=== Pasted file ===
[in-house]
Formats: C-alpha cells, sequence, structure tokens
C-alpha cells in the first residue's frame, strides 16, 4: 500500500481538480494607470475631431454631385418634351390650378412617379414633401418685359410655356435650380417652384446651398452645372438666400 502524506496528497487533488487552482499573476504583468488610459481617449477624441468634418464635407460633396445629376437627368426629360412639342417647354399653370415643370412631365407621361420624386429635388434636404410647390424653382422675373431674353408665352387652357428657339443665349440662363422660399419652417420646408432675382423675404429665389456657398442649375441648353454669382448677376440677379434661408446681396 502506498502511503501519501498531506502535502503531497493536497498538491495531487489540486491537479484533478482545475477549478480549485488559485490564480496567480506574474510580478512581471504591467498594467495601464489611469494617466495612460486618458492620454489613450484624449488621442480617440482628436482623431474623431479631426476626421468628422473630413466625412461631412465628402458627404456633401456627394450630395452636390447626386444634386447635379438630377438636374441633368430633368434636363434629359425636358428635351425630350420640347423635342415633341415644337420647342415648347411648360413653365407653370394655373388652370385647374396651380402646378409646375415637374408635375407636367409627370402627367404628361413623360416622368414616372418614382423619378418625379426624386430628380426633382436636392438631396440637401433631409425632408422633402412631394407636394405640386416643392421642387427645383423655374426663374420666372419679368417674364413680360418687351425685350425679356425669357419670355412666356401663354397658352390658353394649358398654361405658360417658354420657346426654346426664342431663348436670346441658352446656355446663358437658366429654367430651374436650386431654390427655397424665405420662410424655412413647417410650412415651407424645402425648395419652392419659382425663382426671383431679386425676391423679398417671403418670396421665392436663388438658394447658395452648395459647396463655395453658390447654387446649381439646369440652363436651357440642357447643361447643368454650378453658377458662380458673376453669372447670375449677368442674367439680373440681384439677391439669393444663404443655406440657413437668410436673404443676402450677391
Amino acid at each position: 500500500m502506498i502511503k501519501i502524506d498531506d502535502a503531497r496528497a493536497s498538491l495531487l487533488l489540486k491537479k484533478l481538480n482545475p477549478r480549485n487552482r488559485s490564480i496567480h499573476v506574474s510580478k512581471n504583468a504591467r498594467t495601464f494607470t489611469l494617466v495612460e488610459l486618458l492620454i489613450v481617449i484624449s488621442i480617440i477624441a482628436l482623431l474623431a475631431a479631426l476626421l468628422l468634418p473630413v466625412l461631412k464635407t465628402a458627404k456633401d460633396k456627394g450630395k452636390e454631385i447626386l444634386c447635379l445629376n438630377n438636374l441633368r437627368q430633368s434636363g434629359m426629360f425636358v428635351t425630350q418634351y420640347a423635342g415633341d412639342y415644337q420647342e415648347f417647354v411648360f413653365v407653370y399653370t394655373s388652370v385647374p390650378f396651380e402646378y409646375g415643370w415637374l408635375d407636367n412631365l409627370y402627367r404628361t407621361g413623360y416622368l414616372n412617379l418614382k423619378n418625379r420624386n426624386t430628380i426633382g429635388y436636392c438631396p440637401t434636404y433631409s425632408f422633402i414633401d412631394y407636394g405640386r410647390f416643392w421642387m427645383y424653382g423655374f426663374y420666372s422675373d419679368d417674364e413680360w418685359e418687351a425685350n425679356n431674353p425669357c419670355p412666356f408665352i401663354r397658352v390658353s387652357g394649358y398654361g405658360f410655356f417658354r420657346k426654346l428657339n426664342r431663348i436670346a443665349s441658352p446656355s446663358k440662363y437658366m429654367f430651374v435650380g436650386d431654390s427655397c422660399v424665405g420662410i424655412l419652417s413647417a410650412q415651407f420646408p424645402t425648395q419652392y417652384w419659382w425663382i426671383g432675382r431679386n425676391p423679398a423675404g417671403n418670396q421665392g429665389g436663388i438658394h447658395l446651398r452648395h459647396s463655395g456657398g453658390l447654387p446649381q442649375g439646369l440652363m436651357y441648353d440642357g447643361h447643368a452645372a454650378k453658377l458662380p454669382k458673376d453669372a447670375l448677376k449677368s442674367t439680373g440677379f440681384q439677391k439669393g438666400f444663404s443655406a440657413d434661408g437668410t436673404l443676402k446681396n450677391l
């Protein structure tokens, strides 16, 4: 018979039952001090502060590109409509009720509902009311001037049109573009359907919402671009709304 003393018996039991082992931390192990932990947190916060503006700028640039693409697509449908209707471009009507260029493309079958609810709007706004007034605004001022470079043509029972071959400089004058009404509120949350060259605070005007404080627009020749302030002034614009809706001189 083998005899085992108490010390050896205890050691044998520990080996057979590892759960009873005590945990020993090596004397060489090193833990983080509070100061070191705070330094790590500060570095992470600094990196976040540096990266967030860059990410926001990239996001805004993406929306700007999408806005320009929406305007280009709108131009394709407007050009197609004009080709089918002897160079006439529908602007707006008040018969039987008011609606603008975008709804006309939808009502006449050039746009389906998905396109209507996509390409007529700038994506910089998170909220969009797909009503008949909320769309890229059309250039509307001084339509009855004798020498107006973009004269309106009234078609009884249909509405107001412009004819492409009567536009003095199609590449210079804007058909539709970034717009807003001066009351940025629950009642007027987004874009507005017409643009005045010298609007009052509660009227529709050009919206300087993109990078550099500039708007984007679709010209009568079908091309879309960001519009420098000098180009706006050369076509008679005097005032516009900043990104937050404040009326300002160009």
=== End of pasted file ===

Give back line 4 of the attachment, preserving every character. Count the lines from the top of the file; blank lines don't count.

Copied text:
Amino acid at each position: 500500500m502506498i502511503k501519501i502524506d498531506d502535502a503531497r496528497a493536497s498538491l495531487l487533488l489540486k491537479k484533478l481538480n482545475p477549478r480549485n487552482r488559485s490564480i496567480h499573476v506574474s510580478k512581471n504583468a504591467r498594467t495601464f494607470t489611469l494617466v495612460e488610459l486618458l492620454i489613450v481617449i484624449s488621442i480617440i477624441a482628436l482623431l474623431a475631431a479631426l476626421l468628422l468634418p473630413v466625412l461631412k464635407t465628402a458627404k456633401d460633396k456627394g450630395k452636390e454631385i447626386l444634386c447635379l445629376n438630377n438636374l441633368r437627368q430633368s434636363g434629359m426629360f425636358v428635351t425630350q418634351y420640347a423635342g415633341d412639342y415644337q420647342e415648347f417647354v411648360f413653365v407653370y399653370t394655373s388652370v385647374p390650378f396651380e402646378y409646375g415643370w415637374l408635375d407636367n412631365l409627370y402627367r404628361t407621361g413623360y416622368l414616372n412617379l418614382k423619378n418625379r420624386n426624386t430628380i426633382g429635388y436636392c438631396p440637401t434636404y433631409s425632408f422633402i414633401d412631394y407636394g405640386r410647390f416643392w421642387m427645383y424653382g423655374f426663374y420666372s422675373d419679368d417674364e413680360w418685359e418687351a425685350n425679356n431674353p425669357c419670355p412666356f408665352i401663354r397658352v390658353s387652357g394649358y398654361g405658360f410655356f417658354r420657346k426654346l428657339n426664342r431663348i436670346a443665349s441658352p446656355s446663358k440662363y437658366m429654367f430651374v435650380g436650386d431654390s427655397c422660399v424665405g420662410i424655412l419652417s413647417a410650412q415651407f420646408p424645402t425648395q419652392y417652384w419659382w425663382i426671383g432675382r431679386n425676391p423679398a423675404g417671403n418670396q421665392g429665389g436663388i438658394h447658395l446651398r452648395h459647396s463655395g456657398g453658390l447654387p446649381q442649375g439646369l440652363m436651357y441648353d440642357g447643361h447643368a452645372a454650378k453658377l458662380p454669382k458673376d453669372a447670375l448677376k449677368s442674367t439680373g440677379f440681384q439677391k439669393g438666400f444663404s443655406a440657413d434661408g437668410t436673404l443676402k446681396n450677391l